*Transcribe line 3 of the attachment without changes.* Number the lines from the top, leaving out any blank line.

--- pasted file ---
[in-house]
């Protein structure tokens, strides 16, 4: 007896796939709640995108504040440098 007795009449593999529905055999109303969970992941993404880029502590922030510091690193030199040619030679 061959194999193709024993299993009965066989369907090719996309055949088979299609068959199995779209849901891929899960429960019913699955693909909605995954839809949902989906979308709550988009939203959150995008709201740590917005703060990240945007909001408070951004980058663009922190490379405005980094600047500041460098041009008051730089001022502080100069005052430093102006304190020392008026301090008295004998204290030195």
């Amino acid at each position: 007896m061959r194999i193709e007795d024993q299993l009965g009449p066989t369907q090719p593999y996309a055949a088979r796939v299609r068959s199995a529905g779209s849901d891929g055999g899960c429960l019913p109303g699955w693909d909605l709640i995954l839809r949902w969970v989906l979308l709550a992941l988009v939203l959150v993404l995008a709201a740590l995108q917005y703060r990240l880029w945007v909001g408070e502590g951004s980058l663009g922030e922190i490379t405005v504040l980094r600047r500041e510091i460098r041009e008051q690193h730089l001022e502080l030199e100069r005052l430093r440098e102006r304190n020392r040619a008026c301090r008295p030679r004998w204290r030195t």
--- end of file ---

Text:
């Amino acid at each position: 007896m061959r194999i193709e007795d024993q299993l009965g009449p066989t369907q090719p593999y996309a055949a088979r796939v299609r068959s199995a529905g779209s849901d891929g055999g899960c429960l019913p109303g699955w693909d909605l709640i995954l839809r949902w969970v989906l979308l709550a992941l988009v939203l959150v993404l995008a709201a740590l995108q917005y703060r990240l880029w945007v909001g408070e502590g951004s980058l663009g922030e922190i490379t405005v504040l980094r600047r500041e510091i460098r041009e008051q690193h730089l001022e502080l030199e100069r005052l430093r440098e102006r304190n020392r040619a008026c301090r008295p030679r004998w204290r030195t």